A. Sykiotou, Crime policy in a Globalized World, 2022
This work is based on the translation from french of the book published in January 2019 (La politique criminelle sur le fil, Paris: Institut de Recherche Juridique de la Sorbonne–IRJS, coll. Les voies du droit, pp. 458). The present book is an updated version and the bibliography has been enriched with new references. In addition, a post-script has been added in order to highlight some issues of the pandemic.
Reading this book is illuminating well beyond the sphere of criminal law and even beyond the limits of the States. By studying the global challenges, we go from terrorism to the financial crisis, from international human rights law to international trade law, but also from national law to European or even global law. In all these domains, the author observes not only the behaviors of the States, but still the rise of transnational corporations (TNCs). She explores the main crime policy trends, with special emphasis on the concept of public security and on the relationship between human security and market security and considers the role of new technologies in the formulation of crime policy choices.
The ambition of her work is not limited only to portray but it is further accompanied by a critical reflection that leads the reader to address, in the ‘concluding chapter’, the crucial question if these drifts of a democratic and liberal crime policy, toward an authoritarian –even totalitarian– model and sometimes even toward a society of permanent monitoring, are now irreversible or if there are effective remedies.
Table of contents
Forewοrd to the French Edition
“Fluctuat Nec(dum) Mergitur”. From an ‘Anodyne’ to a ‘Painful’ Crime Policy
Chapter 1: What kind of Law are we talking about?
Section 1: Is there a legal framework for the crime policy of today?
§1: Global Norms and the Law
§2: The interdependence of norms
§3: Redefining Law?
Section 2: The interrelation between globalization, State, democracy and crime policy
The remodeling deriving from the economic crisis and the rule of Law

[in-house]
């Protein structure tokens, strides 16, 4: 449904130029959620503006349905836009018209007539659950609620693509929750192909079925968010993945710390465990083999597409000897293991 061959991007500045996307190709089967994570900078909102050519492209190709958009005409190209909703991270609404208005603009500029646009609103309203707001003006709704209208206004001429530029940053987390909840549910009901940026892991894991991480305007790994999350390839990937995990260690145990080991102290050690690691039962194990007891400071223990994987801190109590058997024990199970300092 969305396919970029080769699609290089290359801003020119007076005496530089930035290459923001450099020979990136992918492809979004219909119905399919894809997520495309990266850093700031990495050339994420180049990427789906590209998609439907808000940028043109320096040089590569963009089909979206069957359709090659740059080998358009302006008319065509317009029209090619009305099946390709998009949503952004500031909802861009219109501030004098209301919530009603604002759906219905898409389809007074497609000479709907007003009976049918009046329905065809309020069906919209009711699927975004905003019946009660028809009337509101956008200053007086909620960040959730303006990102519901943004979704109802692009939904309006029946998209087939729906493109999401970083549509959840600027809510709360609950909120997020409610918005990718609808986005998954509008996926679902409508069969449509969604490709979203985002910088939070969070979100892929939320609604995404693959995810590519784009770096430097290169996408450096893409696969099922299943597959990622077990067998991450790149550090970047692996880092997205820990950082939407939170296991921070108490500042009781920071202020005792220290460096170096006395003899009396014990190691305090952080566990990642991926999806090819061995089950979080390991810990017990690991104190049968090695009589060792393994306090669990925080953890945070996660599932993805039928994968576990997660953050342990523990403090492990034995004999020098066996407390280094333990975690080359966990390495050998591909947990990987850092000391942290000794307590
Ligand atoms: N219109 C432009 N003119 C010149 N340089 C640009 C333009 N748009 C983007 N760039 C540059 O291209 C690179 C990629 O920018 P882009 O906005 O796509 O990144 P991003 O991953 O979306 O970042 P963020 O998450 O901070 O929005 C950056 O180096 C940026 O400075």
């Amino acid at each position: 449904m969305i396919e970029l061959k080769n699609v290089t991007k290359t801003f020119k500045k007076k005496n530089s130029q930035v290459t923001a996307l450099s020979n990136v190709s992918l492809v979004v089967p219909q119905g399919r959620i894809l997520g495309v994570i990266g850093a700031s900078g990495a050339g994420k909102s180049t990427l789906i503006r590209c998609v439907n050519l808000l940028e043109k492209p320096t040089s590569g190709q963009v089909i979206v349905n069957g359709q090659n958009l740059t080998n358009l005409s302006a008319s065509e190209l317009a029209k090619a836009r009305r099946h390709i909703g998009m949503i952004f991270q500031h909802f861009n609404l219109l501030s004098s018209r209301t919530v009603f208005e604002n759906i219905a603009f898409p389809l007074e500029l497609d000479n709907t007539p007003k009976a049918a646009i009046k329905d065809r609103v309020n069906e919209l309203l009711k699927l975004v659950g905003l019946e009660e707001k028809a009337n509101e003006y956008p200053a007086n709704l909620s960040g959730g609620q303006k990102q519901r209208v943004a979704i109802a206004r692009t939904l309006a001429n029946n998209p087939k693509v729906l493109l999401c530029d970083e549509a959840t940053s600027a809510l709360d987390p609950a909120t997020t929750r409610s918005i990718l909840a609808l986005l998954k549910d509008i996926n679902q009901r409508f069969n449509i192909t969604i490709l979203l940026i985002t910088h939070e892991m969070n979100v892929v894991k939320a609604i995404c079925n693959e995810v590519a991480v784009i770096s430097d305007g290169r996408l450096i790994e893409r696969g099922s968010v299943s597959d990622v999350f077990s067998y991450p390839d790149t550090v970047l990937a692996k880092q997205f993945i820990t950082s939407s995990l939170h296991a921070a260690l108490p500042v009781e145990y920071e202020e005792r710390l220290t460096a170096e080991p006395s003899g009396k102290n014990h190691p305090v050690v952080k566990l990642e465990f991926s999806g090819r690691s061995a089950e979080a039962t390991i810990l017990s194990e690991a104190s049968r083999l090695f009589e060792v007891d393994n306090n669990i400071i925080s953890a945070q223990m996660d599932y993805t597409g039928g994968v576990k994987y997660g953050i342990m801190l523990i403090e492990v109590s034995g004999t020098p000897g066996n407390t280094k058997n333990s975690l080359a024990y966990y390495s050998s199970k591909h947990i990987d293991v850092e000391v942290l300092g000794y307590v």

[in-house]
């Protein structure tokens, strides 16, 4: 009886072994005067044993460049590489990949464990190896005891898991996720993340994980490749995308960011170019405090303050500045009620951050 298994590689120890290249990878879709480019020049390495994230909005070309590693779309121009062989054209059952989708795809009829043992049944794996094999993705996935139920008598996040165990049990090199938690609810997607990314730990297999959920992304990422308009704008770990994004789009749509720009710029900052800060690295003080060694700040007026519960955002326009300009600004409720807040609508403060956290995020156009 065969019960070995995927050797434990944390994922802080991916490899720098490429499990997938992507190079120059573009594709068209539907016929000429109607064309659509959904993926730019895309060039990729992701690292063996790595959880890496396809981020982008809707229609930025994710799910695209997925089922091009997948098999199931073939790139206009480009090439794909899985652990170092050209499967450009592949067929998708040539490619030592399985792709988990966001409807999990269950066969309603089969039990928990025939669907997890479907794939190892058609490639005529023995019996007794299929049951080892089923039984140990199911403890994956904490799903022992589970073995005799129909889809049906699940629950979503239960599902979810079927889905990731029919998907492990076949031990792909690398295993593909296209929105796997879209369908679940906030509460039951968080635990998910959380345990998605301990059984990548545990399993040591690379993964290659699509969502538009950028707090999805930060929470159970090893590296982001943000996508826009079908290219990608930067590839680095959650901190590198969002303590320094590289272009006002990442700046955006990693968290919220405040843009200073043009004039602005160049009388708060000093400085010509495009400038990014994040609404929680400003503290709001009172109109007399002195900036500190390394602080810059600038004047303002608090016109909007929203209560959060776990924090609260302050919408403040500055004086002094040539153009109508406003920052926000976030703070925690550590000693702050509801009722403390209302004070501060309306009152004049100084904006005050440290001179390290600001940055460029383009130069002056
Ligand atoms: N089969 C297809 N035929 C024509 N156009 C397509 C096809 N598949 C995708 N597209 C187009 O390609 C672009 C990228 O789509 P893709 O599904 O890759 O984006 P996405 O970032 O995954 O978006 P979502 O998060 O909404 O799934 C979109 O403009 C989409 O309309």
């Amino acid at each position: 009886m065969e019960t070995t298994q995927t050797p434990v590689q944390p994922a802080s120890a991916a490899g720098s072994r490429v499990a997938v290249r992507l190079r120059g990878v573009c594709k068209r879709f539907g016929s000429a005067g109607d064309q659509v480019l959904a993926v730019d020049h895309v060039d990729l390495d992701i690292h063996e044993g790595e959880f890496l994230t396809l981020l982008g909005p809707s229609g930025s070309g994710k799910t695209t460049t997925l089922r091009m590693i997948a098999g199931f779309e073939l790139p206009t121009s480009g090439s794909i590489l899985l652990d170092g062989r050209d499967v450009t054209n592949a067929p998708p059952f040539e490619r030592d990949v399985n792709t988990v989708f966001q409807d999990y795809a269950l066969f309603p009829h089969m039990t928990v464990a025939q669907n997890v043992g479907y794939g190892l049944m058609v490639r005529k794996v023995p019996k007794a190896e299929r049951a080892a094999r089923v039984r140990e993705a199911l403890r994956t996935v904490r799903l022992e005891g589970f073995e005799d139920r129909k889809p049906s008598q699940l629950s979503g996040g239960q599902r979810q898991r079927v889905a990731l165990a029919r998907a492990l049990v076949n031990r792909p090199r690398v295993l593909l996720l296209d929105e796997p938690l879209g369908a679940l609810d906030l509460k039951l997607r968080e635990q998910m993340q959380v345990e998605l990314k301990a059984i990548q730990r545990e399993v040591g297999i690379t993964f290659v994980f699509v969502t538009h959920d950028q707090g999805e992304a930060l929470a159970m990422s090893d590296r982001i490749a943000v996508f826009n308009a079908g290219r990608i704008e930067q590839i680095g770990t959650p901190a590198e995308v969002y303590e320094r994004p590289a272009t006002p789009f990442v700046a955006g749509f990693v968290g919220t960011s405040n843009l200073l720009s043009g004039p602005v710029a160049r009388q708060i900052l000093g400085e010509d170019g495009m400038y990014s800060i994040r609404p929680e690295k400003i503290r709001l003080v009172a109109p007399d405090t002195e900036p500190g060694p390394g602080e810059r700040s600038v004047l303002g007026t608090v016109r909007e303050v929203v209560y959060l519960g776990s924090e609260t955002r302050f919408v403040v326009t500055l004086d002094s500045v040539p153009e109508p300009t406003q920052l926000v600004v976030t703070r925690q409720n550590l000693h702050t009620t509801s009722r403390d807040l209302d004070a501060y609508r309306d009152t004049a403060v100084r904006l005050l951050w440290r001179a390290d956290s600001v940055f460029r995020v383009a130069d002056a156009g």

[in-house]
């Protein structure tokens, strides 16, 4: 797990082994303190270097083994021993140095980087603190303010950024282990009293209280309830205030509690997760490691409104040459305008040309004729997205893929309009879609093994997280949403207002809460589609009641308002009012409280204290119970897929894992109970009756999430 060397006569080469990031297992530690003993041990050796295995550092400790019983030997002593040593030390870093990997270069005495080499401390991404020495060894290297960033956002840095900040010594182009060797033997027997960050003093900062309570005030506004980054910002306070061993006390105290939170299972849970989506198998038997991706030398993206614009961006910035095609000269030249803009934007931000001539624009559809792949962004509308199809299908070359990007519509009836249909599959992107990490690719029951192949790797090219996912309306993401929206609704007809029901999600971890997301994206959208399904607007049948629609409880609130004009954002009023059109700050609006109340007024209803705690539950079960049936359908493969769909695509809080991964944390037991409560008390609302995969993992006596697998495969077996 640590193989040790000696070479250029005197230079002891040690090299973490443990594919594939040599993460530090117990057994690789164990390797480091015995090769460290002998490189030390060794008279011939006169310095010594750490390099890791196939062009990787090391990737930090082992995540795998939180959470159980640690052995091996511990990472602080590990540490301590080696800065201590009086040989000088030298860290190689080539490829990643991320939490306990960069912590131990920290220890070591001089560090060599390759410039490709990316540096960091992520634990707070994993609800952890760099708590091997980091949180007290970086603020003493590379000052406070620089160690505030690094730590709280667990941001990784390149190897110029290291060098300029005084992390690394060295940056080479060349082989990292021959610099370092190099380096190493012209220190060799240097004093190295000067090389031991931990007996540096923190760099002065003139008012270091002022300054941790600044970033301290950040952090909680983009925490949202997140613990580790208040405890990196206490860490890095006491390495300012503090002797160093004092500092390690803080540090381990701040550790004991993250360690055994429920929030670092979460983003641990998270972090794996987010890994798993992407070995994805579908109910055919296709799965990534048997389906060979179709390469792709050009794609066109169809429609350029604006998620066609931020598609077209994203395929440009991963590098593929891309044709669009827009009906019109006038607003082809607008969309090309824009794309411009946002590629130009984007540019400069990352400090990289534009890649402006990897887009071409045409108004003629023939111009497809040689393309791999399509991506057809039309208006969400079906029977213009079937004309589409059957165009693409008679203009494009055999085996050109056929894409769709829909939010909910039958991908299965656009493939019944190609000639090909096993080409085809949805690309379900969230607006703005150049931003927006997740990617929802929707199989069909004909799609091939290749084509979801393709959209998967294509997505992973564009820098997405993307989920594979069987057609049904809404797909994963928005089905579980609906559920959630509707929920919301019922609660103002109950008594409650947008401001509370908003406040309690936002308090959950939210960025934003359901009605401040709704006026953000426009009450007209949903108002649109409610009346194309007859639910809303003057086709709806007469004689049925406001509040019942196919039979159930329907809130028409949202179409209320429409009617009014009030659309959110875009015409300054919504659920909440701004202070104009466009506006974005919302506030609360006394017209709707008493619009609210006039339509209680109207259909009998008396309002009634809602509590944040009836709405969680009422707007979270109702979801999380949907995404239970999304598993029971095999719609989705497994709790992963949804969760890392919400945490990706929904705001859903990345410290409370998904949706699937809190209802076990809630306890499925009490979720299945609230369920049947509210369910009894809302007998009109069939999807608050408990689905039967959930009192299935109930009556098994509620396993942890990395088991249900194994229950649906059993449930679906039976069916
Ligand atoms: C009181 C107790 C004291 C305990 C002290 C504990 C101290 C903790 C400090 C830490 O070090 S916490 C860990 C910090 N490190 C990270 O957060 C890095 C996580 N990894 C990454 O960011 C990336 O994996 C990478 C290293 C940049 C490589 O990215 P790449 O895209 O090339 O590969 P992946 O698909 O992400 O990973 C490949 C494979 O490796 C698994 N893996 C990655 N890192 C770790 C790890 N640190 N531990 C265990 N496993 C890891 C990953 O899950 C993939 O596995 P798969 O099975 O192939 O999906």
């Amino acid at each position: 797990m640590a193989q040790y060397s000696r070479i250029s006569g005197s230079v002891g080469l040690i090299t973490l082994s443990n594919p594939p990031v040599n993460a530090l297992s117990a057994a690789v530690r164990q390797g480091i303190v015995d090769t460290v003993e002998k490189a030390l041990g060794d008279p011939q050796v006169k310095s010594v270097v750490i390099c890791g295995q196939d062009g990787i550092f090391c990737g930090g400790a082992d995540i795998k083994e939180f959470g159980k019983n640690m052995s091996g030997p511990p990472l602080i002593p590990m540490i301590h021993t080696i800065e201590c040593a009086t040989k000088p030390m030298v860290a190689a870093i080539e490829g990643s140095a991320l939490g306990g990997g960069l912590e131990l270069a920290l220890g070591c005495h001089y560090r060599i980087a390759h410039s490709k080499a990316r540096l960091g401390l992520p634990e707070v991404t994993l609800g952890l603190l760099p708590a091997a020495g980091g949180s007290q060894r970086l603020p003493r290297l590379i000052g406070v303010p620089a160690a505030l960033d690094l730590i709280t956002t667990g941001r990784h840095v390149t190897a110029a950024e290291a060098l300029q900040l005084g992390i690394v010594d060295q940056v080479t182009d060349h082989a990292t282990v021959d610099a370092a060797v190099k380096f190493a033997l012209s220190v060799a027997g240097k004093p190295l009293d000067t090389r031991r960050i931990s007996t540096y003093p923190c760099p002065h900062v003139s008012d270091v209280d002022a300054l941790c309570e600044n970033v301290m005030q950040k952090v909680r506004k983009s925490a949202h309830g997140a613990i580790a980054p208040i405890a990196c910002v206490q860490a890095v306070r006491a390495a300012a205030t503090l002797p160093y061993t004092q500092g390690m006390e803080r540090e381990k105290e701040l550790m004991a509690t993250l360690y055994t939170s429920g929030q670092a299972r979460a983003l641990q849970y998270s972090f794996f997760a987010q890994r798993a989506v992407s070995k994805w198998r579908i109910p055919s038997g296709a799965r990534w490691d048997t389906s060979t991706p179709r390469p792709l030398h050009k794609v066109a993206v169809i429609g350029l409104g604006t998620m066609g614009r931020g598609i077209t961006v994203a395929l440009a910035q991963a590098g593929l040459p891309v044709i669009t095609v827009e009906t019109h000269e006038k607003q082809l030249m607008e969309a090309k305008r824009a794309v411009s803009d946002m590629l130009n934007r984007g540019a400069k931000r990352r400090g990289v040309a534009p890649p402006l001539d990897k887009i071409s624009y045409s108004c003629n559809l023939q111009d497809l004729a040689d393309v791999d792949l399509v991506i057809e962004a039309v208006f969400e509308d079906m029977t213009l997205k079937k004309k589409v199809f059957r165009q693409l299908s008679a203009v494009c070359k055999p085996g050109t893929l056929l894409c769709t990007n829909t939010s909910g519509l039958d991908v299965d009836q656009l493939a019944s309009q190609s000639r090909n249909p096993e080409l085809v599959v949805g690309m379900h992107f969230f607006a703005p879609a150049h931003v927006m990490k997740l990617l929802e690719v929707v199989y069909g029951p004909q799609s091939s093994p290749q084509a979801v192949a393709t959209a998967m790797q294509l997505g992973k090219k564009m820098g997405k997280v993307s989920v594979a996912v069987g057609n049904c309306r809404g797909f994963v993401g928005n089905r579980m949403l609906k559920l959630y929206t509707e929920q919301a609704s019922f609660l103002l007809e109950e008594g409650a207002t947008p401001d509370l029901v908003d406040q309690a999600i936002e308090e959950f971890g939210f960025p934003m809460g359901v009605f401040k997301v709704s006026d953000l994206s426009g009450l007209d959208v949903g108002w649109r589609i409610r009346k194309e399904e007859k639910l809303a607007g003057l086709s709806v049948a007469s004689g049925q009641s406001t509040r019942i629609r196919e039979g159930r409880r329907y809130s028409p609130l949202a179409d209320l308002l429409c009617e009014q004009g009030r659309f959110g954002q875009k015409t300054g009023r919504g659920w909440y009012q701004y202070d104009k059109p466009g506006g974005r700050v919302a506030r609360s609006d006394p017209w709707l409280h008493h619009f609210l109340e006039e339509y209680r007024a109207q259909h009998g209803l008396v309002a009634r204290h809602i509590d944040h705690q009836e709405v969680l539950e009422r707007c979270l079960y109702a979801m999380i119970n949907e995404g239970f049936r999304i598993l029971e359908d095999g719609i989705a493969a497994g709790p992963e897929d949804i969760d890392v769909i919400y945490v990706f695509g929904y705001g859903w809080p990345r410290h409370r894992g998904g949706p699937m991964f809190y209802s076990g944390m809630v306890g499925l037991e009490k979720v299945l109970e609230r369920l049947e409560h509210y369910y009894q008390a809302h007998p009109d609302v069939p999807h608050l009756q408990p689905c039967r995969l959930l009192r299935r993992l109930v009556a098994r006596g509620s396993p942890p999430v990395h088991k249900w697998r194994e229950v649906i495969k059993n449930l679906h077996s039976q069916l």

§2: The democratic retreat
§3: The redress of the rule of Law
Chapter 2: The ‘anodyne’ crime policy: From self-regulation to restorative justice
SECTION 1: Current crime policy trends and the change in the concept of punishment
§1: The contrary trends in crime policy
§2: Reflections on the concept of punishment
§3: The diptych ‘sanction-reparation’
SECTION 2: Self-regulation: A choice of ‘anodyne’ crime policy, but for whom?
§1: Rules of corporate governance
§2: An imposed self-punishment
§3: The upheaval of the Law
Chapter 3: The ‘civilization’ of criminal law or the end of a dogma?
SECTION 1: ‘Civilization’ or ‘Americanization’ of Criminal Law?
§1: The globalization of the American Law
§2: The managerial logic of danger
§3: The patrimonialization of the repression
SECTION 2: The fuzzy limits of criminal responsibility
§1: The vacuum of criminal responsibility
§2: Neutralization versus fair punishment
§3: From ‘honest people’ to potential terrorists
Chapter 4: The ‘hard to swallow’: The crime policy that hardens its responses
SECTION 1: Crime policy of zero tolerance or crime policy of risks
§1: The common good of public security and the proliferation of risks
§2: The logic of ‘zero tolerance’
Preventive controls and ‘zero tolerance’ deriving from economic crisis
SECTION 2: ‘Terrorism of proximity’ and criminal psychopaths
§1: A new profile of terrorism
§2: ‘Balanced’ or ‘unbalanced’ terrorists?
§3: The official establishment of the ‘terrorism of proximity’
The extra-national influences on national crime policy: Global or universal crime policy?
Chapter 1: Conflicting influences on national crime policy
SECTION 1: Supranational influences on national crime policy
The influences of supranational bodies on the legislative power of States
§2: The influence of supranational courts’ case law on national law
Influences on national law from international non-governmental organizations
SECTION 2: Trans-state influences
§1: Influences from one State to another
§2: Interventions of public agents of a State to another
§3: Influences of private entities within a State
Chapter 2: The economic globalization of the Law
SECTION 1: From security of persons to security of markets
§1: The consequences of the economic liberalism on the Law
§2: The ‘bancocracy’
§3: Economic crises: the Greek example
SECTION 2: The influences of transnational corporations on national crime policy or the dictatorship of the markets
The means used by transnational corporations to influence the national crime policy
The criminal activity of transnational corporations and the organized crime
The non-existence of international responsibility for transnational corporations
Chapter 3: The support of new technologies to crime policy
SECTION 1: Technological evolution, economic challenges and a fragile crime policy
§1: Digital technologies and electronic monitoring
§2: From digital interceptions and biometrics to genetic fingerprints
Economy and technology in the service of a society of ‘permanent monitoring’: Freedoms restricted but profitable market
SECTION 2: From GMOs to artificial intelligence: The mutation of crime policy?
§1: Positive and negative eugenics is already here…
§2: From Lombroso to neuroscience: No room for the ‘out of standards’
§3: A ‘genetically modified’ crime policy
Chapter 4 (conclusion): Is there an ‘effective remedy’?
SECTION 1: Global or universal crime policy?
§1: A globalized crime policy in a non-existing Law
§2: Fragmented human rights: which universality?
§3: The ‘resistance’ is getting organized
SECTION 2: “Fluctuat aut mergitur ?”
§1: The challenge of a better world
§2: The ultimate remedies or the utopia of healing
§3: The ‘critical mass’
Bibliography (main sources)